What you need to do

Register yourself, your location and your animals

Whether you have a whole herd of cattle or deer, or just 1 animal on your lifestyle block, you need to register:

  • as a Person in Charge of Animals (PICA), and
  • the location where your animals are kept.

Infographic titled PICA farmer responsibilities. It outlines 5 steps: 1. Register with NAIT, 2. Register location, 3. Tag and register animals, 4. Record and confirm, 5. Keep NAIT up to date.

All the cattle and deer at your property must have a NAIT ear tag and be registered in your NAIT account.

You also need to register for the TBfree programme which aims to eradicate bovine TB in New Zealand.

Keep your account up to date

After you've registered yourself, your location and your animals, you need to keep your NAIT account up to date by:

  • recording any animal movements to or from your location within 48 hours of sending or receiving the animals
  • ensuring your contact details are correct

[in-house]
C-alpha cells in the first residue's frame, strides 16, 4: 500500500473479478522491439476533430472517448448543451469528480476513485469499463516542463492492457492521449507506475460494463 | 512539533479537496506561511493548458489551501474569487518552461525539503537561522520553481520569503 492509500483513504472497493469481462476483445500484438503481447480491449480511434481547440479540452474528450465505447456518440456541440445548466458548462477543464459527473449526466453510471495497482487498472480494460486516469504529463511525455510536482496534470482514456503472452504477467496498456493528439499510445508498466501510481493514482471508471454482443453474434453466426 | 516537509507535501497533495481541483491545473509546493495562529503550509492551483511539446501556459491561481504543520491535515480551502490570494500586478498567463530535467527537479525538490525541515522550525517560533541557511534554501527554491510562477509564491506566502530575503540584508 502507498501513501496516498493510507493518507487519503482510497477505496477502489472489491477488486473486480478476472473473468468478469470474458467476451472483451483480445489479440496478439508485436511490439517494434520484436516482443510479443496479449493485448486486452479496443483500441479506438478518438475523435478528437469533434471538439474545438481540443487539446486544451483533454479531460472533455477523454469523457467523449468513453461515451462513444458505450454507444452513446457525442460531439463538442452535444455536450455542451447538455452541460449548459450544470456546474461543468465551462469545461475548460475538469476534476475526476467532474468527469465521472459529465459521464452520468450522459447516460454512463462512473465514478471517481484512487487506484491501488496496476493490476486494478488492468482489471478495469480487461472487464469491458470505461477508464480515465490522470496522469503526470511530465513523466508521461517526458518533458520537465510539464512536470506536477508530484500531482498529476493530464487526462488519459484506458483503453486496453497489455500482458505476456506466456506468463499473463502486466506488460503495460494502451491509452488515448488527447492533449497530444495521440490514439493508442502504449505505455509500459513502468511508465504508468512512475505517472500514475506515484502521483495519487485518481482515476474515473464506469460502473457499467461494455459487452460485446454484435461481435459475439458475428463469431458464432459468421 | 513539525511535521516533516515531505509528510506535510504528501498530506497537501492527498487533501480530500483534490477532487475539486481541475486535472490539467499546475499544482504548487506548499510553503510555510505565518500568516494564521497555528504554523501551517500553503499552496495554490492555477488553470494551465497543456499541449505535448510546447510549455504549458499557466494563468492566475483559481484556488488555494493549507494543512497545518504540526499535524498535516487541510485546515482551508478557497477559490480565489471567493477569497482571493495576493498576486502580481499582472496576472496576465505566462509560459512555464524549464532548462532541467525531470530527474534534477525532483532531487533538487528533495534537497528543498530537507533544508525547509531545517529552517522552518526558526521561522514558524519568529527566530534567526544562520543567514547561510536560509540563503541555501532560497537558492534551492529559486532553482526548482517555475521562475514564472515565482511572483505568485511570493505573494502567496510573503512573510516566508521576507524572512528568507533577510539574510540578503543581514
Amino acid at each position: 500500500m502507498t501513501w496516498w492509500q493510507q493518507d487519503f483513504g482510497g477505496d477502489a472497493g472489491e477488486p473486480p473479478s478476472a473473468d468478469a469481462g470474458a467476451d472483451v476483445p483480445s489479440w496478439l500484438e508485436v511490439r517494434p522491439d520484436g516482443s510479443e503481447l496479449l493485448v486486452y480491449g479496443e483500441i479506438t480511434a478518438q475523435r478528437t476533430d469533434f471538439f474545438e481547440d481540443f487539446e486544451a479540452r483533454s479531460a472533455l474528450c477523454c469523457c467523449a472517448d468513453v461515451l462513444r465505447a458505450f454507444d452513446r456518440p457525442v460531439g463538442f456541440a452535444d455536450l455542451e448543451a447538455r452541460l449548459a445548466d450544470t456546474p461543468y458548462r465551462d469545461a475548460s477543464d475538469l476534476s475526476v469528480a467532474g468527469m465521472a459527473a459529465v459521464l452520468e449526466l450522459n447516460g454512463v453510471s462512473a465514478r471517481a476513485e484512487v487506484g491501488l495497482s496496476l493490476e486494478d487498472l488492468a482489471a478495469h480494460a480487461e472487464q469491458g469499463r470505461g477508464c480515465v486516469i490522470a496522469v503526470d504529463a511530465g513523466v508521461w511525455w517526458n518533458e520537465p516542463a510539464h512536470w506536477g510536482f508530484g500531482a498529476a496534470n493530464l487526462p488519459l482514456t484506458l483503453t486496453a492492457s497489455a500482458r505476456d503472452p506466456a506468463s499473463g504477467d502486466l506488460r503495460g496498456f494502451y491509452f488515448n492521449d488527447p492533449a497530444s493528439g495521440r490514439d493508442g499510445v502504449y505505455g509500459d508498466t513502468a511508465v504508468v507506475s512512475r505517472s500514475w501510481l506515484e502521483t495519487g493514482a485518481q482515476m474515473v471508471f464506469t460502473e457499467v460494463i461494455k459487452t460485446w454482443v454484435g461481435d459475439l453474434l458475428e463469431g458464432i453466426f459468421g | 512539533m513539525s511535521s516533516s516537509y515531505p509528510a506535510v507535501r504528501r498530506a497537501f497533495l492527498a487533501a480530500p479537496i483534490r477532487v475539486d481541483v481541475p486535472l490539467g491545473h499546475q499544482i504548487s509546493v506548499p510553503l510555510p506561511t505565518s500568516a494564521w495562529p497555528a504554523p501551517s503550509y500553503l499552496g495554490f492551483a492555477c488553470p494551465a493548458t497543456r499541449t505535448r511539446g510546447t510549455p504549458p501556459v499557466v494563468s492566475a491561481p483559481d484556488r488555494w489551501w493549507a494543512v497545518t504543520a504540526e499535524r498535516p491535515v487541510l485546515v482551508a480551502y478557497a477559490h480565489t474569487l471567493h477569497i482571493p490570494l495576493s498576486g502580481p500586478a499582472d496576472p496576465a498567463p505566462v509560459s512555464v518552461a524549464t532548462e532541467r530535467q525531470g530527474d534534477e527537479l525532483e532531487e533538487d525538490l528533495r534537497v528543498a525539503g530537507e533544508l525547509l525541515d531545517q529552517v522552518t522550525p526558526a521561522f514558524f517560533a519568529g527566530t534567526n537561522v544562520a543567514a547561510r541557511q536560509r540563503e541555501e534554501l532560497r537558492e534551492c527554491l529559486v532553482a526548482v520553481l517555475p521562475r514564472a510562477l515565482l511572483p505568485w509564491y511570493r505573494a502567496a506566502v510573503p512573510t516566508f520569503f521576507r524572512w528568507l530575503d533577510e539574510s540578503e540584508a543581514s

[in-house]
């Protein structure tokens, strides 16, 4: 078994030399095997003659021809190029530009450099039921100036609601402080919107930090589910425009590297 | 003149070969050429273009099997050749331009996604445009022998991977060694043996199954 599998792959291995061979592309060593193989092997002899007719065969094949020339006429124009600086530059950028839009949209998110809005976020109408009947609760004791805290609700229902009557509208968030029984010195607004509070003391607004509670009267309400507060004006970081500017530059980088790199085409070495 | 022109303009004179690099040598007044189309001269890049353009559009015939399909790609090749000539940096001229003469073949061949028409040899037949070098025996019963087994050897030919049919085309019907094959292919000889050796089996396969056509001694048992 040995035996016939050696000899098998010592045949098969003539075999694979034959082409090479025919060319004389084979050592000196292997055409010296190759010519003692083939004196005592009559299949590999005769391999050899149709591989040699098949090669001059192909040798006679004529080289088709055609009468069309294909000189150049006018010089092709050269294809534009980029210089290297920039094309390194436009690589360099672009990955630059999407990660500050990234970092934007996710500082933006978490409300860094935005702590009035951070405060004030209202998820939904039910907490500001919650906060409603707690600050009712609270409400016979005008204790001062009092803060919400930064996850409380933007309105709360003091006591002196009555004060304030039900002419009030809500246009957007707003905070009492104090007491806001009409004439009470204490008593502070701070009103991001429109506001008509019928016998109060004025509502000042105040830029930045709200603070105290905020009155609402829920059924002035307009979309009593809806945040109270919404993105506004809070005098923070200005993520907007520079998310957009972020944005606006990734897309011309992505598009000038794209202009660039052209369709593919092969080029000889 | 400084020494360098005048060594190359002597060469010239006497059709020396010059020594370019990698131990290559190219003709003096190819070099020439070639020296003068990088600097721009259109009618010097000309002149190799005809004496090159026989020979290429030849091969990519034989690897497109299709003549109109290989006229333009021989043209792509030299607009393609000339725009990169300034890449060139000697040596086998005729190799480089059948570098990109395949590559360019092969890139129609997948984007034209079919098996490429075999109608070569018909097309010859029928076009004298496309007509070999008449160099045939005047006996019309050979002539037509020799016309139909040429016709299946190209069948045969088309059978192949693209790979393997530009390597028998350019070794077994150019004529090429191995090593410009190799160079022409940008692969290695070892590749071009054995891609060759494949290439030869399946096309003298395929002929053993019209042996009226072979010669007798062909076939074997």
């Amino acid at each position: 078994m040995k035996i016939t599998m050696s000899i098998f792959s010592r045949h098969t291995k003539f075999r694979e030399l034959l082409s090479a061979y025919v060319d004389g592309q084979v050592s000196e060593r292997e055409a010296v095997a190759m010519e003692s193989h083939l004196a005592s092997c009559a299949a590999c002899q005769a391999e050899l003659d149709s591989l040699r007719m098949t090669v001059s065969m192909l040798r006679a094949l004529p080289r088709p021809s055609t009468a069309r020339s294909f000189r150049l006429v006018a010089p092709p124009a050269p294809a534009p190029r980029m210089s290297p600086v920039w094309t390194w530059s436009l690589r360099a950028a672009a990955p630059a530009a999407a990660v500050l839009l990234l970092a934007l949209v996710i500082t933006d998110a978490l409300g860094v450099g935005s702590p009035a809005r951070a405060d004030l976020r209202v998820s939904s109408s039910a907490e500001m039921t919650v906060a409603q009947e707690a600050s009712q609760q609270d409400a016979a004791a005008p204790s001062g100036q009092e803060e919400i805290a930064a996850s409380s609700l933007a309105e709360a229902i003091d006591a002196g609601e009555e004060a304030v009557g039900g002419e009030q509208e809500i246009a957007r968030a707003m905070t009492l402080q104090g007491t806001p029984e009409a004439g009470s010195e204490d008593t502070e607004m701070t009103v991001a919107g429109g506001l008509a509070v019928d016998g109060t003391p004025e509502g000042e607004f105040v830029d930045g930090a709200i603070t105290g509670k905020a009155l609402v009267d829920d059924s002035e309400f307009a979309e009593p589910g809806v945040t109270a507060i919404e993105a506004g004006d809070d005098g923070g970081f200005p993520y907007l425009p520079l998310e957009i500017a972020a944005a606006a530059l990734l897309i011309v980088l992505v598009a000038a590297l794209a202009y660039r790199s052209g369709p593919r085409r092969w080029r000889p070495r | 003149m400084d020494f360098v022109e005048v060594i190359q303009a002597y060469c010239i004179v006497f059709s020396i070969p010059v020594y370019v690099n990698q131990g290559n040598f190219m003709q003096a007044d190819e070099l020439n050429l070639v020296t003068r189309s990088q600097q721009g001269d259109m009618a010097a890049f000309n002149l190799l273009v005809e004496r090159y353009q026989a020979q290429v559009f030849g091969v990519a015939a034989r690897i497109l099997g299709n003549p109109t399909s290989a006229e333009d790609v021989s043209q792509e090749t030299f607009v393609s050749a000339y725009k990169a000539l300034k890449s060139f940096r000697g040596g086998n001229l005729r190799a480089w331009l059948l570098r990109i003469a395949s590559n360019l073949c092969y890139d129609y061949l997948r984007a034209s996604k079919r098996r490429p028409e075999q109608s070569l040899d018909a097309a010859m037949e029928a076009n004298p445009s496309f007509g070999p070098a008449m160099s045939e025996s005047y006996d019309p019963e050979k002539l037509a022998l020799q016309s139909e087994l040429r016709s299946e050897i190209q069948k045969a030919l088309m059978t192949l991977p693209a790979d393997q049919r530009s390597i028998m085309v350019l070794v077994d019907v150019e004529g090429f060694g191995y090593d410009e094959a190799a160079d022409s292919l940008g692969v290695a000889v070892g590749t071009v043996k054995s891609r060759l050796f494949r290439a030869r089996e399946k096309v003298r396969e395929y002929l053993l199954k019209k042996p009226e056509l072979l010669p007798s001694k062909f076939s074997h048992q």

• entering any new information about your animals — for example, recording cattle and deer that die or are home-killed on your lifestyle block.

If you sell your lifestyle block

If you move with your animals to another property and you're still their PICA, you need to:

  • assign the NAIT location number of the new property to your animals, or
  • register a new NAIT number for the new property and record a movement from the old NAIT number to the new one.

If you no longer have any cattle or deer, call us to find out how to deactivate your NAIT account.

Recording other animals or pets

If you register cattle or deer in NAIT, once a year you also need to declare other farm animals that can spread diseases such as Foot and Mouth. This includes pigs, goats, llamas, alpacas and sheep.

School pet days

If you send cattle or deer to a school pet day, it's a good idea to record a movement to the school and back to your property. Check with the school to find out if they have registered the event with NAIT.

Keeping dogs and other pets safe

If you're in a rural area your dogs or other pets may come into contact with poisons such as 1080 which is used to control the possum population. It's rare for this to happen, but usually fatal. There are things you can do to prevent your pets from ingesting 1080.